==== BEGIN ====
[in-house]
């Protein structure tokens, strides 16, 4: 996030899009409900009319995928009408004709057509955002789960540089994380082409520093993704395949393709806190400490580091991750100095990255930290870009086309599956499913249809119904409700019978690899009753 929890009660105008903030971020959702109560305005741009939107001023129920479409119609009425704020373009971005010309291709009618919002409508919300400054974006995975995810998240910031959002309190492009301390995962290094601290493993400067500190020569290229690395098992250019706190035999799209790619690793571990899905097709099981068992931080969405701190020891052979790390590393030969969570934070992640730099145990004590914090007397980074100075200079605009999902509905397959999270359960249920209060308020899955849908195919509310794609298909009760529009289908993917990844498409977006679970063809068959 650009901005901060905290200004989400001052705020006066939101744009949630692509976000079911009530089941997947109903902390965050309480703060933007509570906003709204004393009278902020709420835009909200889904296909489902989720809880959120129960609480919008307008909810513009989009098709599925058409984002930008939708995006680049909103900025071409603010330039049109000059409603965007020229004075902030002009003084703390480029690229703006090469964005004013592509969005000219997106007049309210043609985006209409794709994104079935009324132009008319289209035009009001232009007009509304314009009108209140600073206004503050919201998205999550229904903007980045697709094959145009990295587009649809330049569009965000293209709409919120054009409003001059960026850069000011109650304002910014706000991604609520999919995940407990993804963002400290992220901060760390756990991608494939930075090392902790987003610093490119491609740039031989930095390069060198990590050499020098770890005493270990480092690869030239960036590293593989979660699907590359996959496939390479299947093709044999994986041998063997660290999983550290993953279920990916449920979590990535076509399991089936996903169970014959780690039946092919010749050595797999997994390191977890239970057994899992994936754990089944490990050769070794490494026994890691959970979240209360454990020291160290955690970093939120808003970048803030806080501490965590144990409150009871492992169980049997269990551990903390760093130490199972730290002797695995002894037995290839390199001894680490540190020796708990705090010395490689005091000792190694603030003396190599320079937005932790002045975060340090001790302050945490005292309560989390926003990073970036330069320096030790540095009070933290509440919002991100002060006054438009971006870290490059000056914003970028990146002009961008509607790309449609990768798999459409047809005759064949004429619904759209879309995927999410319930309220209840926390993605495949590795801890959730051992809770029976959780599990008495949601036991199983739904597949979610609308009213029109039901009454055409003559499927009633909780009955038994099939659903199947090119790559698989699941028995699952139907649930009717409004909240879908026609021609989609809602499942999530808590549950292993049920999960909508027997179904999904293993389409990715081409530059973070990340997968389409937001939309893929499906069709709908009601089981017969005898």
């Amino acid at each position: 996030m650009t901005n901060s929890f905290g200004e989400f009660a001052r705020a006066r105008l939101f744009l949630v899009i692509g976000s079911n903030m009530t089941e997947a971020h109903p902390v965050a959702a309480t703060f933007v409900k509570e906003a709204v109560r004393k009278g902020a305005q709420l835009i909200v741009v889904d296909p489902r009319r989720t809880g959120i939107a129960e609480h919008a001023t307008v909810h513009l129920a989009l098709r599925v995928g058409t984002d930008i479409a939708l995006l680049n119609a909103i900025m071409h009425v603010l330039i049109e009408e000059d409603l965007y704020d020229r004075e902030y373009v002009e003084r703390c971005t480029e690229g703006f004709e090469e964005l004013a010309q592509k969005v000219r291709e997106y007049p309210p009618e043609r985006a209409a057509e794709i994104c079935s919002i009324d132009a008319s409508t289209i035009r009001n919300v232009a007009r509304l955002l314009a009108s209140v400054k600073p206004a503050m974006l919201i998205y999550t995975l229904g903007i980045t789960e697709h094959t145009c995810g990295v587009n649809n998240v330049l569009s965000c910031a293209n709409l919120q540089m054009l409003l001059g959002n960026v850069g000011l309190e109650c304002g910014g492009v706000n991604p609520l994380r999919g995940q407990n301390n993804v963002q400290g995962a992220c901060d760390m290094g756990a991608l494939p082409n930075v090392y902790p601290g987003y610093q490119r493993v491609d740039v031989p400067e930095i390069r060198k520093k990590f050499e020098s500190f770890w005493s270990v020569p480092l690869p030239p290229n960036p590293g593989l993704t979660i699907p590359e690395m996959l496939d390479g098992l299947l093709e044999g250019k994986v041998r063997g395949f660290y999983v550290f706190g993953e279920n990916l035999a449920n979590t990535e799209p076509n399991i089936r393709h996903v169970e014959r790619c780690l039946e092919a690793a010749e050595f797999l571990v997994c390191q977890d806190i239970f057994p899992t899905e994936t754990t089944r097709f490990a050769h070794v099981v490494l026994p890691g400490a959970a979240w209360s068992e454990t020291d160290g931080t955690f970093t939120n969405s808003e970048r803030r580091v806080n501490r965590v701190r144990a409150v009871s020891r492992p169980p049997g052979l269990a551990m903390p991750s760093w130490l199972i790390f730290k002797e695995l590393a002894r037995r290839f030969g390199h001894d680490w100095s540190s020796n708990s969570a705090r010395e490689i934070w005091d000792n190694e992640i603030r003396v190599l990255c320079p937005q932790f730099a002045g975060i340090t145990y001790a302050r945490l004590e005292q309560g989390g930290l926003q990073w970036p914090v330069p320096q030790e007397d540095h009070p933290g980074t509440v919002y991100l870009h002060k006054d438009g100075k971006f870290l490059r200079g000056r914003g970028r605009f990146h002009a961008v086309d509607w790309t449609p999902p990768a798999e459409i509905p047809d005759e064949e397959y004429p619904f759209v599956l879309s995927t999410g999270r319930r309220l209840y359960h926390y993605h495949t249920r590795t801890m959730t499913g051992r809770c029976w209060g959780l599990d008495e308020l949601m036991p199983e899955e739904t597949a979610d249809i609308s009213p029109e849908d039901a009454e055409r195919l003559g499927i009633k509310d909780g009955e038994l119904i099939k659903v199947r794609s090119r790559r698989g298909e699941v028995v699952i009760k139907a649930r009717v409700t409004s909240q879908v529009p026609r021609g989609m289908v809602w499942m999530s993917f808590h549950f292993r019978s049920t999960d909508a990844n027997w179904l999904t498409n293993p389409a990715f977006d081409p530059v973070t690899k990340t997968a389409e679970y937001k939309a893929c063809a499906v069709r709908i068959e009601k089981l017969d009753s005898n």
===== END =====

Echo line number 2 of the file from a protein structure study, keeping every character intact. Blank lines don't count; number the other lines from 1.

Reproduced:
């Protein structure tokens, strides 16, 4: 996030899009409900009319995928009408004709057509955002789960540089994380082409520093993704395949393709806190400490580091991750100095990255930290870009086309599956499913249809119904409700019978690899009753 929890009660105008903030971020959702109560305005741009939107001023129920479409119609009425704020373009971005010309291709009618919002409508919300400054974006995975995810998240910031959002309190492009301390995962290094601290493993400067500190020569290229690395098992250019706190035999799209790619690793571990899905097709099981068992931080969405701190020891052979790390590393030969969570934070992640730099145990004590914090007397980074100075200079605009999902509905397959999270359960249920209060308020899955849908195919509310794609298909009760529009289908993917990844498409977006679970063809068959 650009901005901060905290200004989400001052705020006066939101744009949630692509976000079911009530089941997947109903902390965050309480703060933007509570906003709204004393009278902020709420835009909200889904296909489902989720809880959120129960609480919008307008909810513009989009098709599925058409984002930008939708995006680049909103900025071409603010330039049109000059409603965007020229004075902030002009003084703390480029690229703006090469964005004013592509969005000219997106007049309210043609985006209409794709994104079935009324132009008319289209035009009001232009007009509304314009009108209140600073206004503050919201998205999550229904903007980045697709094959145009990295587009649809330049569009965000293209709409919120054009409003001059960026850069000011109650304002910014706000991604609520999919995940407990993804963002400290992220901060760390756990991608494939930075090392902790987003610093490119491609740039031989930095390069060198990590050499020098770890005493270990480092690869030239960036590293593989979660699907590359996959496939390479299947093709044999994986041998063997660290999983550290993953279920990916449920979590990535076509399991089936996903169970014959780690039946092919010749050595797999997994390191977890239970057994899992994936754990089944490990050769070794490494026994890691959970979240209360454990020291160290955690970093939120808003970048803030806080501490965590144990409150009871492992169980049997269990551990903390760093130490199972730290002797695995002894037995290839390199001894680490540190020796708990705090010395490689005091000792190694603030003396190599320079937005932790002045975060340090001790302050945490005292309560989390926003990073970036330069320096030790540095009070933290509440919002991100002060006054438009971006870290490059000056914003970028990146002009961008509607790309449609990768798999459409047809005759064949004429619904759209879309995927999410319930309220209840926390993605495949590795801890959730051992809770029976959780599990008495949601036991199983739904597949979610609308009213029109039901009454055409003559499927009633909780009955038994099939659903199947090119790559698989699941028995699952139907649930009717409004909240879908026609021609989609809602499942999530808590549950292993049920999960909508027997179904999904293993389409990715081409530059973070990340997968389409937001939309893929499906069709709908009601089981017969005898």